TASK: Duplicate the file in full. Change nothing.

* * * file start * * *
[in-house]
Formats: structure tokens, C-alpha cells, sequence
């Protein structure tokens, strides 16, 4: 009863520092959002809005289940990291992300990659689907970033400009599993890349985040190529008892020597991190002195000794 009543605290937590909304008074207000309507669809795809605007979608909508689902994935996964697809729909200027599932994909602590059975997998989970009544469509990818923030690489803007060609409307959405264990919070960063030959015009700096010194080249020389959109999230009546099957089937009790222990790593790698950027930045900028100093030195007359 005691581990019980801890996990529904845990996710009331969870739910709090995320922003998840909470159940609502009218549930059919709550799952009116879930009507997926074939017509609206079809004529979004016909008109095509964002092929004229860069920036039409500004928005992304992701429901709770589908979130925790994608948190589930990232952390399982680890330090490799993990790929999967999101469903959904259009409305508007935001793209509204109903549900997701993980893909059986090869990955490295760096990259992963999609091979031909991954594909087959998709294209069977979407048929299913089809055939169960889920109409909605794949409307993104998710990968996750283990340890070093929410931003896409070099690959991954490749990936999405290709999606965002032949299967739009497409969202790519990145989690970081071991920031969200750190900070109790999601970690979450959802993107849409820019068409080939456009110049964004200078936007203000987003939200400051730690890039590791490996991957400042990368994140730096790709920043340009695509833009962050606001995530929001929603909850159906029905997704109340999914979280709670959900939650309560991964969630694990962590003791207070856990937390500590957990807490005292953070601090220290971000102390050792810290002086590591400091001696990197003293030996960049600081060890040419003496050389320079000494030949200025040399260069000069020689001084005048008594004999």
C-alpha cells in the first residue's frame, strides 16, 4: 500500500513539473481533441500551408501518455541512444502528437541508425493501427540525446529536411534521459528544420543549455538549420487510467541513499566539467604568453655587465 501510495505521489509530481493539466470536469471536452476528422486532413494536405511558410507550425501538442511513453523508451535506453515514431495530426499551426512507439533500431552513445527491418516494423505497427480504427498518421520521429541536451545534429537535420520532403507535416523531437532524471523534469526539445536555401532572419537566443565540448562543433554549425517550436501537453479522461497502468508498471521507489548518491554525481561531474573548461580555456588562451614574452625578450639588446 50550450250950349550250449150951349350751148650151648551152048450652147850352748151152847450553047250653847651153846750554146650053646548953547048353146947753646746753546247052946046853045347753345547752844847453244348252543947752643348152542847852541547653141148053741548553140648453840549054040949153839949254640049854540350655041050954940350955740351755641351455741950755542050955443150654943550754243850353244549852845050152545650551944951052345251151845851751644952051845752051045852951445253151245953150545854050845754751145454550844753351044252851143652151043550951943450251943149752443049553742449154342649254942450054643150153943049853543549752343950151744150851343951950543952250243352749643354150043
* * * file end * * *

[in-house]
Formats: structure tokens, C-alpha cells, sequence
């Protein structure tokens, strides 16, 4: 009863520092959002809005289940990291992300990659689907970033400009599993890349985040190529008892020597991190002195000794 009543605290937590909304008074207000309507669809795809605007979608909508689902994935996964697809729909200027599932994909602590059975997998989970009544469509990818923030690489803007060609409307959405264990919070960063030959015009700096010194080249020389959109999230009546099957089937009790222990790593790698950027930045900028100093030195007359 005691581990019980801890996990529904845990996710009331969870739910709090995320922003998840909470159940609502009218549930059919709550799952009116879930009507997926074939017509609206079809004529979004016909008109095509964002092929004229860069920036039409500004928005992304992701429901709770589908979130925790994608948190589930990232952390399982680890330090490799993990790929999967999101469903959904259009409305508007935001793209509204109903549900997701993980893909059986090869990955490295760096990259992963999609091979031909991954594909087959998709294209069977979407048929299913089809055939169960889920109409909605794949409307993104998710990968996750283990340890070093929410931003896409070099690959991954490749990936999405290709999606965002032949299967739009497409969202790519990145989690970081071991920031969200750190900070109790999601970690979450959802993107849409820019068409080939456009110049964004200078936007203000987003939200400051730690890039590791490996991957400042990368994140730096790709920043340009695509833009962050606001995530929001929603909850159906029905997704109340999914979280709670959900939650309560991964969630694990962590003791207070856990937390500590957990807490005292953070601090220290971000102390050792810290002086590591400091001696990197003293030996960049600081060890040419003496050389320079000494030949200025040399260069000069020689001084005048008594004999």
C-alpha cells in the first residue's frame, strides 16, 4: 500500500513539473481533441500551408501518455541512444502528437541508425493501427540525446529536411534521459528544420543549455538549420487510467541513499566539467604568453655587465 501510495505521489509530481493539466470536469471536452476528422486532413494536405511558410507550425501538442511513453523508451535506453515514431495530426499551426512507439533500431552513445527491418516494423505497427480504427498518421520521429541536451545534429537535420520532403507535416523531437532524471523534469526539445536555401532572419537566443565540448562543433554549425517550436501537453479522461497502468508498471521507489548518491554525481561531474573548461580555456588562451614574452625578450639588446 50550450250950349550250449150951349350751148650151648551152048450652147850352748151152847450553047250653847651153846750554146650053646548953547048353146947753646746753546247052946046853045347753345547752844847453244348252543947752643348152542847852541547653141148053741548553140648453840549054040949153839949254640049854540350655041050954940350955740351755641351455741950755542050955443150654943550754243850353244549852845050152545650551944951052345251151845851751644952051845752051045852951445253151245953150545854050845754751145454550844753351044252851143652151043550951943450251943149752443049553742449154342649254942450054643150153943049853543549752343950151744150851343951950543952250243352749643354150043